Friday, June 15, 2012

What V Code Applies for Negative Urinalysis on Day 2

Question: A private pay patient visited for a well check. The internist then ordered a urinalysis, which came back abnormal. The patient came back in the next day to take the test again, which came back normal. For the second test's diagnosis, should you use V67.59 (Following other treatment; other) or V72.6 (Laboratory examination)?

Answer: Essentially, you are ought to use neither V67.59 nor V72.6 as your ICD-9 coding options. As an alternative, report day 1's abnormality -- for example, hematuria (599.7x) or proteinuria (791.0) -- together with V67.9 (Unspecified follow-up examination).

The abnormality-V67.9 combo specifies that this finding was found that prompted a recheck, in which the condition was no longer present. Some experts recommend using the V code alone as your ICD-9 coding option, which even though optimal coding, does not meet insurers' requirements for reporting the original problem.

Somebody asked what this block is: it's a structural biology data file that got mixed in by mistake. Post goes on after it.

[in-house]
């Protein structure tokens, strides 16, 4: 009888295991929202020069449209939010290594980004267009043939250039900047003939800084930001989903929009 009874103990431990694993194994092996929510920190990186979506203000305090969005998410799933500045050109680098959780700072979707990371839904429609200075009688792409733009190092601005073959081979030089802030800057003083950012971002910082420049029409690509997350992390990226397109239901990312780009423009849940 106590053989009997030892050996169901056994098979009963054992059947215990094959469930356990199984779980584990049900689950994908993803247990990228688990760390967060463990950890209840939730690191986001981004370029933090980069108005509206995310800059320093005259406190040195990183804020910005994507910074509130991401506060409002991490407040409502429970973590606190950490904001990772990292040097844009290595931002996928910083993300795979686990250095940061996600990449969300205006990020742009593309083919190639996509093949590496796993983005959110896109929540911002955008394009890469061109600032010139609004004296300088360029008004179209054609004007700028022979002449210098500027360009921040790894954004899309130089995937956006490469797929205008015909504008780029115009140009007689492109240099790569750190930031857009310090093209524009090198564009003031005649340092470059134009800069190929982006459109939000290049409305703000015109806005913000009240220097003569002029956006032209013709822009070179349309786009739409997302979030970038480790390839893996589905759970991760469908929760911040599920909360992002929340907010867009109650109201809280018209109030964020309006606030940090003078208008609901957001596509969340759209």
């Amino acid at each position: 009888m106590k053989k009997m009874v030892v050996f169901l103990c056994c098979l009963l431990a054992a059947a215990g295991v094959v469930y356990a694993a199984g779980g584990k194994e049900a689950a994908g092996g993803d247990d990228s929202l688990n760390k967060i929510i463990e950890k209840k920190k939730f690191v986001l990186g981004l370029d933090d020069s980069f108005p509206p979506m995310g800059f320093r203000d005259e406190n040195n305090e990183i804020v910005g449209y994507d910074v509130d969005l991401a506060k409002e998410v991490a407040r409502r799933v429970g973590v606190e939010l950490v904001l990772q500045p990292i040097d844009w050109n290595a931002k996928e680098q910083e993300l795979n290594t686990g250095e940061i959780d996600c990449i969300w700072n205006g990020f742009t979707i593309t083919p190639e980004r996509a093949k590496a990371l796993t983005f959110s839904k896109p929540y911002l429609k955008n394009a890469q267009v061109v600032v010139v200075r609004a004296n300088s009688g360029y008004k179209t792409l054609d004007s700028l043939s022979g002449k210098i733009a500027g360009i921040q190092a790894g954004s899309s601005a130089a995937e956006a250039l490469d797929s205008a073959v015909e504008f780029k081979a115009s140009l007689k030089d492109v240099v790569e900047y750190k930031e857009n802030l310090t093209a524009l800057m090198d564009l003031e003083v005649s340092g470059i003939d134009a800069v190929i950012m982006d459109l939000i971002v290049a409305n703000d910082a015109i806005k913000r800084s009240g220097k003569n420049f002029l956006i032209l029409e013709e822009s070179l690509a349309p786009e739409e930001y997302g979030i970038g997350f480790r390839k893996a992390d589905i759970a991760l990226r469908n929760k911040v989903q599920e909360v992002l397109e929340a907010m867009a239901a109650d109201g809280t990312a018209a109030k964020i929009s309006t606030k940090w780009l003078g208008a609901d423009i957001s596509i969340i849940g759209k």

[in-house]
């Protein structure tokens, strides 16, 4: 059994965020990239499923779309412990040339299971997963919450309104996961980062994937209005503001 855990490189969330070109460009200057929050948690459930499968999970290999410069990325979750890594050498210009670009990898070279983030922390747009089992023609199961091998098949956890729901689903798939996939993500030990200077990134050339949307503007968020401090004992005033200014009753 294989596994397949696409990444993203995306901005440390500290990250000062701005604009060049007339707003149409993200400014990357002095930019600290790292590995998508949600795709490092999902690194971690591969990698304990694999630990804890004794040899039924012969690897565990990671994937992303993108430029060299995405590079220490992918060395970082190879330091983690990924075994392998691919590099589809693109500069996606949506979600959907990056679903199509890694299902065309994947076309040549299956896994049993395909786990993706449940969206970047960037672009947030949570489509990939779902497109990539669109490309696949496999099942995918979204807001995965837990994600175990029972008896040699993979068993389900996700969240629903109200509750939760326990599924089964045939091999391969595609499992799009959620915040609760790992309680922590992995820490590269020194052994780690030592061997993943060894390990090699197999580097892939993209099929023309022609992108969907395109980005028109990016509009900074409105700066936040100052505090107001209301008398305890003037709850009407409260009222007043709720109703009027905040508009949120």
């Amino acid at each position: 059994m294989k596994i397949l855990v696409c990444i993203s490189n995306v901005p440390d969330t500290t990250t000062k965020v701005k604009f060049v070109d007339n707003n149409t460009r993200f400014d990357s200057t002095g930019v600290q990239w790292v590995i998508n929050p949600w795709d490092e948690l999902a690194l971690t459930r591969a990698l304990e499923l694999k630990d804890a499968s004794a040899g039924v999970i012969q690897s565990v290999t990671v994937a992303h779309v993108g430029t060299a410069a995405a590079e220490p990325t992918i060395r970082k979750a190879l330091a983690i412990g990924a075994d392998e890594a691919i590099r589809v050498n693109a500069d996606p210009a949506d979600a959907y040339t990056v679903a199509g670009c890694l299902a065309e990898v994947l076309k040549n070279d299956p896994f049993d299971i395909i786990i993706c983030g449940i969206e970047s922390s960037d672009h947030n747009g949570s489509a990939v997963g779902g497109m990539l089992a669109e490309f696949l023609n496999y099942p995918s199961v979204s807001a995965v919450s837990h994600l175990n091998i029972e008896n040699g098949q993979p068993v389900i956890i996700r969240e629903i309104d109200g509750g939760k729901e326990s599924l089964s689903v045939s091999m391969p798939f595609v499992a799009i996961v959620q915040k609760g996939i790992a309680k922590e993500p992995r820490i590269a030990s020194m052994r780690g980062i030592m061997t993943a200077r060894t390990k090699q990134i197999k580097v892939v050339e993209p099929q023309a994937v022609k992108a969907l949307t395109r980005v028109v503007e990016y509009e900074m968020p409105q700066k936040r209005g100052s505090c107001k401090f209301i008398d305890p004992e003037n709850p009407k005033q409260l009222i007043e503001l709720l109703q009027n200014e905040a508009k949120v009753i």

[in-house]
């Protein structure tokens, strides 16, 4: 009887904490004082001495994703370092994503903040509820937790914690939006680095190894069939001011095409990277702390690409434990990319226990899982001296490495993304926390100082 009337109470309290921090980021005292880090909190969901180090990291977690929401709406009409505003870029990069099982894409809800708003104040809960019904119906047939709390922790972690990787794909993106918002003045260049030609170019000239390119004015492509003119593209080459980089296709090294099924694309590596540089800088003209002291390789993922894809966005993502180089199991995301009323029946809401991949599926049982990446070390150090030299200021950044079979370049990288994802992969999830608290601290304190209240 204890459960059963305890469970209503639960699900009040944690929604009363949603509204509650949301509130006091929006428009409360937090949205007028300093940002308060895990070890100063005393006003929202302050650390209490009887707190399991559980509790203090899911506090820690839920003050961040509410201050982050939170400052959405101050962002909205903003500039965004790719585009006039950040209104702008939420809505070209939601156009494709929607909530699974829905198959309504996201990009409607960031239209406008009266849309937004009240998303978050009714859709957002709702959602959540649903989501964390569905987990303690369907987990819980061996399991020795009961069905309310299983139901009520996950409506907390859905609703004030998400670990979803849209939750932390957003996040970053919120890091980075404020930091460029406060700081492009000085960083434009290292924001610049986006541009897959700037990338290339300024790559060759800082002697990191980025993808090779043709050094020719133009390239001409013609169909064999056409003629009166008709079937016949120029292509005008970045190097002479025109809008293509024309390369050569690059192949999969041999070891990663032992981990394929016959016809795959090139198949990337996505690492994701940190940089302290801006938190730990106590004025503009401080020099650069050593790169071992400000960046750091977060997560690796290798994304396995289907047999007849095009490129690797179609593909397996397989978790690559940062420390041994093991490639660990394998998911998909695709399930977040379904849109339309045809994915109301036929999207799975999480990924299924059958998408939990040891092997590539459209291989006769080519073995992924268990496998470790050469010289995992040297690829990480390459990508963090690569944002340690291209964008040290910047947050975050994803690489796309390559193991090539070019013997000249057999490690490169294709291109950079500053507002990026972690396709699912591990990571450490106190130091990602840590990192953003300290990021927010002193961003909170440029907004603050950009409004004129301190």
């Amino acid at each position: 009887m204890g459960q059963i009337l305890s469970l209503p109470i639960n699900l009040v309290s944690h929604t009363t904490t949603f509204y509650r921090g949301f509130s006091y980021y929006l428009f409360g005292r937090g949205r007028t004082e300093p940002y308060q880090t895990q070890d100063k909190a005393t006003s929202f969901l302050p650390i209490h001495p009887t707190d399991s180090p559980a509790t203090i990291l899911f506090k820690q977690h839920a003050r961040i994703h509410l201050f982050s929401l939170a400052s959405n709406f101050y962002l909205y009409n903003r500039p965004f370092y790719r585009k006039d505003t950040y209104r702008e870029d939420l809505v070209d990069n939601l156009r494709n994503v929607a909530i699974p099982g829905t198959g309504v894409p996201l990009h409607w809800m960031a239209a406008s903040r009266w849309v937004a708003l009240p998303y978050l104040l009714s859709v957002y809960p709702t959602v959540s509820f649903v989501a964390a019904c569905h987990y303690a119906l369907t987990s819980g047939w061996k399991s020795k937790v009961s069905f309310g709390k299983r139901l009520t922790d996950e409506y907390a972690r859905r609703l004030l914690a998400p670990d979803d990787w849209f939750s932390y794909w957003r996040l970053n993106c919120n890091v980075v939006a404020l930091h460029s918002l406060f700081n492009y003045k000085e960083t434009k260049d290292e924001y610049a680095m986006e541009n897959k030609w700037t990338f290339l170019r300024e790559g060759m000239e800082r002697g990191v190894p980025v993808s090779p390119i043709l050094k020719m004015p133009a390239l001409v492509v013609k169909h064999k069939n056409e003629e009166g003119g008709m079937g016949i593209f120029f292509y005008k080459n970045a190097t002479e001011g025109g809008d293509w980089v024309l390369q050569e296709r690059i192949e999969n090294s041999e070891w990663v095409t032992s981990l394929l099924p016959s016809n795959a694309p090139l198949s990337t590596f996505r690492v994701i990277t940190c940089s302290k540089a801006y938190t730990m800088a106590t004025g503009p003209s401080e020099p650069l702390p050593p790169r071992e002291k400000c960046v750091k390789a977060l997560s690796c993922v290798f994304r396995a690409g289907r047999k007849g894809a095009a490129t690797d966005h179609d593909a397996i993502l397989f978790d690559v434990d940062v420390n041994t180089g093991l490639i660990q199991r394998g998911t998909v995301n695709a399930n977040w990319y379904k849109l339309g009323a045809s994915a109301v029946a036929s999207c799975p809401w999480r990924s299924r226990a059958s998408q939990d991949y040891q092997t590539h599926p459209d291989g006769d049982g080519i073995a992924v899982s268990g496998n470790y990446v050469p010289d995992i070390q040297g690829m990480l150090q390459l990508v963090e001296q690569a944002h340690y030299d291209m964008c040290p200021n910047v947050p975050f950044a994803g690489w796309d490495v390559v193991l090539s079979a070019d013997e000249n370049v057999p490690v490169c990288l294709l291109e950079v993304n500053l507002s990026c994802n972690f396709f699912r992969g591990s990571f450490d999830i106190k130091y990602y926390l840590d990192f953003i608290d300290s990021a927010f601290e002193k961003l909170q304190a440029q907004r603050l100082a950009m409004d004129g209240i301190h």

ICD-9 specifies that you can use V67.9 as either a primary or secondary code. Payers generally prefer that you first list the primary diagnosis -- for example, hematuria (382.9) -- and secondarily list the recheck (V67.9).

For accurate ICD-9 coding , you would use V67.9, rather than V67.59, as the patient did not receive any treatment for the abnormality.

In case the internist had prescribed antibiotic treatment, you would as an alternative use V67.59. Prior antibiotic treatment counts as "other" in ICD-9's V67.59 descriptor. Since a reason was present for the recheck, V72.6 is not suitable.

"V72.6 is not to be used if any sign or symptoms, or reason for a test is documented," as per ICD-9-CM Official Guidelines Section I.C.18.d.15.

Medical Coding and Billing Tip: As far as CPT codes are concerned, you must report the dipstick or specimen handling. In case staff carried out the dipstick in your office or shared lab, you must assign 81000 (Urinalysis, by dip stick or tablet reagent … non-automated, with microscopy) or 81002 (… non-automated, without microscopy). As an alternative, report 99000 (Handling and/or conveyance of specimen for transfer from the physician's office to a laboratory) if an outside lab carried out the urinalysis. Code 99000 is also aimed to reflect the work involved in the preparation of a specimen before sending it to the [outside] laboratory.

Except the nurse did important evaluation and/or counseling, do not report 99211 (Office or other outpatient visit … Typically, 5 minutes are spent performing or supervising these services). A urine recheck alone does not frequently support charging a medically necessary face-to- face encounter.